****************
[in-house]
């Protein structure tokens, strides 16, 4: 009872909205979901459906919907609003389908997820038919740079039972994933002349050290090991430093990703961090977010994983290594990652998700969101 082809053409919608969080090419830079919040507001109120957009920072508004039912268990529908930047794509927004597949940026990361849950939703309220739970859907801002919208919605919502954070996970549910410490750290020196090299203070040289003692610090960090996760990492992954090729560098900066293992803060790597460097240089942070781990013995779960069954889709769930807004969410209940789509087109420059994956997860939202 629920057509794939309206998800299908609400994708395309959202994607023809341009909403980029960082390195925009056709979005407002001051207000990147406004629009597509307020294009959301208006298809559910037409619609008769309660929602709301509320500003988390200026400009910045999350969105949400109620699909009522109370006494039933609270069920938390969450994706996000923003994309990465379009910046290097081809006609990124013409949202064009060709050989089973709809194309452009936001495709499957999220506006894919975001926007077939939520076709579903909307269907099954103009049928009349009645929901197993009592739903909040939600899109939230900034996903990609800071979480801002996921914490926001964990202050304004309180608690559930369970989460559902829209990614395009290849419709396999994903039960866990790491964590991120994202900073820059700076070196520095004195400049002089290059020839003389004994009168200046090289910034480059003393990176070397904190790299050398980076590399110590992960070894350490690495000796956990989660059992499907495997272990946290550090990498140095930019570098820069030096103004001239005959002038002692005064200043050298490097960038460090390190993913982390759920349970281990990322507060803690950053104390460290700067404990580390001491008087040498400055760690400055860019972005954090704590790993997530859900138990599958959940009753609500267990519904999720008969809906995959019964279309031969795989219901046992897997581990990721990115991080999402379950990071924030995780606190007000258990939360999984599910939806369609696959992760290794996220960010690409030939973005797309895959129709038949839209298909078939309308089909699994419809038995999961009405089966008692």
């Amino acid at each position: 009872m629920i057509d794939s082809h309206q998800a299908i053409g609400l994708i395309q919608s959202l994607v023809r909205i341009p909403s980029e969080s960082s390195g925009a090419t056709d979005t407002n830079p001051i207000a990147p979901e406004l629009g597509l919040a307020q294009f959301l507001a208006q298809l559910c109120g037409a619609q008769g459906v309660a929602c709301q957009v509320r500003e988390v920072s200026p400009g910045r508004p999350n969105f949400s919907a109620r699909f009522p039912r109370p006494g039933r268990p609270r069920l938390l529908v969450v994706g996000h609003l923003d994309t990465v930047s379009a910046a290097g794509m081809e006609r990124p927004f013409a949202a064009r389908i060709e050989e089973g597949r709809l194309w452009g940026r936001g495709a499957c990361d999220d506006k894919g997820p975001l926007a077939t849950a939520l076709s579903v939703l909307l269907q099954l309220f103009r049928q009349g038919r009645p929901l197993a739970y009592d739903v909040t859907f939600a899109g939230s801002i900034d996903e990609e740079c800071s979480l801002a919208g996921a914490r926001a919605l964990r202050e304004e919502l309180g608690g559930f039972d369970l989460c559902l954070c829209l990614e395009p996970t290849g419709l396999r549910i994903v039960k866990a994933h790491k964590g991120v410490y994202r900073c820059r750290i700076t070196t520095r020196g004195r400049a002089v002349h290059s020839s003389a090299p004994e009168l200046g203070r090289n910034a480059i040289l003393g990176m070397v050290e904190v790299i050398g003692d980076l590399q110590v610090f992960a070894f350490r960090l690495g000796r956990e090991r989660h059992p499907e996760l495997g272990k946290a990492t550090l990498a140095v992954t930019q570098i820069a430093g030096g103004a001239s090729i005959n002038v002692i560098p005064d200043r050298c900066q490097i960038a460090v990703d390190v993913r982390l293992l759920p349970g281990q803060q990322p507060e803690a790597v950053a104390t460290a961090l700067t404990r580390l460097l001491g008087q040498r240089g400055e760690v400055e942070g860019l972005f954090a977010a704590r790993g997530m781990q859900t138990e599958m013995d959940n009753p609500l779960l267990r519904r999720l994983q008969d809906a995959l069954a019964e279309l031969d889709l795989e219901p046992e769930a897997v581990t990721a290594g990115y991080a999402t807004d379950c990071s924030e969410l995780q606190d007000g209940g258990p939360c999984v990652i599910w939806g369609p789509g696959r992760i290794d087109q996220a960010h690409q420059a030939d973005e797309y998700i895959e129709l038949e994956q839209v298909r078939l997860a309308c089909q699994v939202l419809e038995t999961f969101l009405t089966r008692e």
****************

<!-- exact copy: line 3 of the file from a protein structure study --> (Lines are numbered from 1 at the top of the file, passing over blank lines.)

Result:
């Amino acid at each position: 009872m629920i057509d794939s082809h309206q998800a299908i053409g609400l994708i395309q919608s959202l994607v023809r909205i341009p909403s980029e969080s960082s390195g925009a090419t056709d979005t407002n830079p001051i207000a990147p979901e406004l629009g597509l919040a307020q294009f959301l507001a208006q298809l559910c109120g037409a619609q008769g459906v309660a929602c709301q957009v509320r500003e988390v920072s200026p400009g910045r508004p999350n969105f949400s919907a109620r699909f009522p039912r109370p006494g039933r268990p609270r069920l938390l529908v969450v994706g996000h609003l923003d994309t990465v930047s379009a910046a290097g794509m081809e006609r990124p927004f013409a949202a064009r389908i060709e050989e089973g597949r709809l194309w452009g940026r936001g495709a499957c990361d999220d506006k894919g997820p975001l926007a077939t849950a939520l076709s579903v939703l909307l269907q099954l309220f103009r049928q009349g038919r009645p929901l197993a739970y009592d739903v909040t859907f939600a899109g939230s801002i900034d996903e990609e740079c800071s979480l801002a919208g996921a914490r926001a919605l964990r202050e304004e919502l309180g608690g559930f039972d369970l989460c559902l954070c829209l990614e395009p996970t290849g419709l396999r549910i994903v039960k866990a994933h790491k964590g991120v410490y994202r900073c820059r750290i700076t070196t520095r020196g004195r400049a002089v002349h290059s020839s003389a090299p004994e009168l200046g203070r090289n910034a480059i040289l003393g990176m070397v050290e904190v790299i050398g003692d980076l590399q110590v610090f992960a070894f350490r960090l690495g000796r956990e090991r989660h059992p499907e996760l495997g272990k946290a990492t550090l990498a140095v992954t930019q570098i820069a430093g030096g103004a001239s090729i005959n002038v002692i560098p005064d200043r050298c900066q490097i960038a460090v990703d390190v993913r982390l293992l759920p349970g281990q803060q990322p507060e803690a790597v950053a104390t460290a961090l700067t404990r580390l460097l001491g008087q040498r240089g400055e760690v400055e942070g860019l972005f954090a977010a704590r790993g997530m781990q859900t138990e599958m013995d959940n009753p609500l779960l267990r519904r999720l994983q008969d809906a995959l069954a019964e279309l031969d889709l795989e219901p046992e769930a897997v581990t990721a290594g990115y991080a999402t807004d379950c990071s924030e969410l995780q606190d007000g209940g258990p939360c999984v990652i599910w939806g369609p789509g696959r992760i290794d087109q996220a960010h690409q420059a030939d973005e797309y998700i895959e129709l038949e994956q839209v298909r078939l997860a309308c089909q699994v939202l419809e038995t999961f969101l009405t089966r008692e």